Although at most you will have benefited from seeing the original series, or at least its movie trilogy compilation, and Char’s Counterattack (both of which are also available on Netflix, thankfully), I’m intrigued that the film seems to have no acknowledgement of Gundam Unicorn which occurs between Counterattack and this. Though for my tastes that’s arguably for the best as some of the retcons and controversial answers Unicorn has brought to the Universal Century aren’t exactly my cup of tea.

Visually the film is gorgeous. I’ve opined before that sadly the money Gundam makes is rarely properly pumped back into the animation but that doesn’t feel like the case here at all.  Admittedly a lot of the impact here is due to the direction choices of Shukou Murase. A Gundam veteran who even worked under Tomino for both Gundam F91 and Victory Gundam, Murase’s style employs a number of intense close ups which create an intense intimacy between the viewer and the film. One of the highlights of this choice can be found in a sequence in which Hathaway and Gigi find themselves amongst panicked crowds desperately attempting to escape an intense mobile suit battle between Mafty and the Federation. Again, this is an area where the film pushes that bit deeper with a Gundam concept by really showing us the terror of getting caught in between a clash of metal titans. F91 kind of did this with its opening act but where the focus there was on the brutality here it very much is on the terror, adding further weight to Hathaway’s ruminations about the path he’s walking.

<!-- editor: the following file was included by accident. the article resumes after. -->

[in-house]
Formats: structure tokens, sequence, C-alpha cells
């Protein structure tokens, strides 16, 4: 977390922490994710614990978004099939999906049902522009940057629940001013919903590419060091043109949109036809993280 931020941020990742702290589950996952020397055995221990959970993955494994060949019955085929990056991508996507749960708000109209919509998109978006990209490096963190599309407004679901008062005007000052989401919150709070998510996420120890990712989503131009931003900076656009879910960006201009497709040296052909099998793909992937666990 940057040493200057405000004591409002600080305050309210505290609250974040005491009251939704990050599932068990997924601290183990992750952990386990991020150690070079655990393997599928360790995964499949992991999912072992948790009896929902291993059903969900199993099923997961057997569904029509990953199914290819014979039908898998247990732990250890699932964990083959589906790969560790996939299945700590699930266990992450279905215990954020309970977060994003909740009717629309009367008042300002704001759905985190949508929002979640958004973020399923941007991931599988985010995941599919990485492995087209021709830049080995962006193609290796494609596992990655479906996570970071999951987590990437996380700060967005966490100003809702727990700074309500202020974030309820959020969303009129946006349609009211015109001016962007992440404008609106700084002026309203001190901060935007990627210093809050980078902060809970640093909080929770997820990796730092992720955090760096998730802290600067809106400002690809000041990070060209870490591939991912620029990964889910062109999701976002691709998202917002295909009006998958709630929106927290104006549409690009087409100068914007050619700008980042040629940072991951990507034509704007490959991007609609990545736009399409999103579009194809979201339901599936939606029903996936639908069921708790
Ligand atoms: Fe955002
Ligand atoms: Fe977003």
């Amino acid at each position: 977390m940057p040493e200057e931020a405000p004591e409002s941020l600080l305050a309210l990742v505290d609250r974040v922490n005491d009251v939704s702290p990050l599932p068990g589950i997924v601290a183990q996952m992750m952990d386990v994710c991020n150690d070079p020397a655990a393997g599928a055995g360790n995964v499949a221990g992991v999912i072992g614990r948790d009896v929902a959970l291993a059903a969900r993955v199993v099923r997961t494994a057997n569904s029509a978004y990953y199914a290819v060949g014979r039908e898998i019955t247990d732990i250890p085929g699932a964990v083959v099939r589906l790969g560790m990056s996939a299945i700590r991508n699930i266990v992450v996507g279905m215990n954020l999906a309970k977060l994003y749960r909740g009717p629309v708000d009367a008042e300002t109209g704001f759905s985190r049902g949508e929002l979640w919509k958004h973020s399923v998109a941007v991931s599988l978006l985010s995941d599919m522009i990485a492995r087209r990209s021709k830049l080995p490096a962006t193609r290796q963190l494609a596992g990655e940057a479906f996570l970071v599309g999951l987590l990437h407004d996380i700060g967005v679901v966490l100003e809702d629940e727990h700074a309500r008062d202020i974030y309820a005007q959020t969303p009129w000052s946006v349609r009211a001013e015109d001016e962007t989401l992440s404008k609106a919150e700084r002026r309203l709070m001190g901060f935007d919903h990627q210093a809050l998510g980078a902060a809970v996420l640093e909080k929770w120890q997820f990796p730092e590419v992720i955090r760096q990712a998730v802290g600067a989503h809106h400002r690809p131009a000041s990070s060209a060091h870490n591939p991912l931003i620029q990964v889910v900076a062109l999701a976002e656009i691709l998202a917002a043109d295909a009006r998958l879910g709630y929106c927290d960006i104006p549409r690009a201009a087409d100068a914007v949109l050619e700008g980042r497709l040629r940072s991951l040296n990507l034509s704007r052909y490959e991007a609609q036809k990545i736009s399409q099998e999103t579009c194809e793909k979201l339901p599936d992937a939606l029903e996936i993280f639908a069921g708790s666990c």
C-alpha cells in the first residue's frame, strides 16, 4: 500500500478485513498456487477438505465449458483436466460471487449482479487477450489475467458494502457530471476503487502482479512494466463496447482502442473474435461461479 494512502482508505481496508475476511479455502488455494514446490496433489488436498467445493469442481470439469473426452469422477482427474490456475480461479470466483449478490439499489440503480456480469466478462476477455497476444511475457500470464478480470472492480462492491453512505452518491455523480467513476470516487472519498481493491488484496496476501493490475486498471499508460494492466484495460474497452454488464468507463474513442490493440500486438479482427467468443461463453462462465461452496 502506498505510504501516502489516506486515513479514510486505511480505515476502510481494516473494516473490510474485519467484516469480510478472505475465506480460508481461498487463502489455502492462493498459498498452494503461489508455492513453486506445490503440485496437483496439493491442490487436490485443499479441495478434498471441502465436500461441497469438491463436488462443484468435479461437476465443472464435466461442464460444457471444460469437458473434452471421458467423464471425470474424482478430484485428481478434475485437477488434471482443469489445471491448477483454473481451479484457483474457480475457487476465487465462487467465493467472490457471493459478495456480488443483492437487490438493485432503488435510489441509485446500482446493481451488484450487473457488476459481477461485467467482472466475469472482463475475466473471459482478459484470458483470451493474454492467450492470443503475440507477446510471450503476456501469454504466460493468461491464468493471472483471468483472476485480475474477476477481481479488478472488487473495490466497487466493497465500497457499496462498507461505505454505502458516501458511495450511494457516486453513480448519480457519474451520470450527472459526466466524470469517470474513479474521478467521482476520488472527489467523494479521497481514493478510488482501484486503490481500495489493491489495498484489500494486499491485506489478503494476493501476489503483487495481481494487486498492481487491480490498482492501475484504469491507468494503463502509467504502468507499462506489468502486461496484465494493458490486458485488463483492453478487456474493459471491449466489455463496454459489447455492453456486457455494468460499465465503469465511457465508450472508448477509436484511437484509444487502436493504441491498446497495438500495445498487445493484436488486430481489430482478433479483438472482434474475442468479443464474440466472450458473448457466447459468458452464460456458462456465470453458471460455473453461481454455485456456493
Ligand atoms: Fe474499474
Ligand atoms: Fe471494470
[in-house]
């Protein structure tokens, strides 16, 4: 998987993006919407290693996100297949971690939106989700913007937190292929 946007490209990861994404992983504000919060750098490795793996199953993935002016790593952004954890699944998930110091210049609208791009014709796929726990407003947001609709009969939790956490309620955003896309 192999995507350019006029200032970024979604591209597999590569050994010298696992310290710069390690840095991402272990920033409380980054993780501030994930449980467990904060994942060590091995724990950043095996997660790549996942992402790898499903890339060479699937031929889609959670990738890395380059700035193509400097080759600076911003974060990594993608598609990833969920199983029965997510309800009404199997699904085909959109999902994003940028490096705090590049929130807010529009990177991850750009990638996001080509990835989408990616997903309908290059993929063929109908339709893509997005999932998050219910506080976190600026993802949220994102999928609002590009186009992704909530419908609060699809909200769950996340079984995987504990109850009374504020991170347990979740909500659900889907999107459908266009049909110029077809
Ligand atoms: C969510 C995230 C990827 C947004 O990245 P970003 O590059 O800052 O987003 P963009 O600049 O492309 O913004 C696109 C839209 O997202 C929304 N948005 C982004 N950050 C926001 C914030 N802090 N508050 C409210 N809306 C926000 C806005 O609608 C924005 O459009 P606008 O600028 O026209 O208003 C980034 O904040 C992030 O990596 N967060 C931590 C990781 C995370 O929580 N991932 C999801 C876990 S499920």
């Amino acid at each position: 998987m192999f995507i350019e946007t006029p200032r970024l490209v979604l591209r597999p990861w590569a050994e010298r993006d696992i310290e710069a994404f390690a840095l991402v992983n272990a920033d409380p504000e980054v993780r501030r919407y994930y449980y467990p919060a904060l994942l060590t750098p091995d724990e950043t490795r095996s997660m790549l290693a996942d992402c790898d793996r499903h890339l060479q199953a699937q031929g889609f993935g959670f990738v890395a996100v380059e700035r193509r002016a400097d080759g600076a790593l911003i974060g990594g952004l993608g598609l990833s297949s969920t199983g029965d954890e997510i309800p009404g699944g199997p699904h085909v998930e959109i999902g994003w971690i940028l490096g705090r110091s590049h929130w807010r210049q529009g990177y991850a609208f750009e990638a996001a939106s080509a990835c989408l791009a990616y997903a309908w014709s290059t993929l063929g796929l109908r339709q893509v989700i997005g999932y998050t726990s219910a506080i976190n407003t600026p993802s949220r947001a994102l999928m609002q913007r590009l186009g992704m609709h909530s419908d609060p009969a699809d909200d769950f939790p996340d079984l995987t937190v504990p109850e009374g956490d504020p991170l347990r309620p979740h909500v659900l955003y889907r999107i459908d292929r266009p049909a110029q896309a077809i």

Indeed even if the majority of the film is focused on the human drama it wouldn’t be a Gundam story without mobile suits. The aforementioned fight scene showcases the likes of the Gustav Karl and the Messer, further evolutions of the GM and Zaku aesthetics respectively. However, the finale sees a clash between the colossal Xi and Penelope Gundams. Arguably the swansong of the classic UC aesthetic before F91 began the trend of miniaturisation, both are familiar as Gundams but carry aesthetic choices that breakaway from the iconic look. It’s very similar to the divide between the initial 4 unit team of Gundam 00 and the later Gundam Thrones.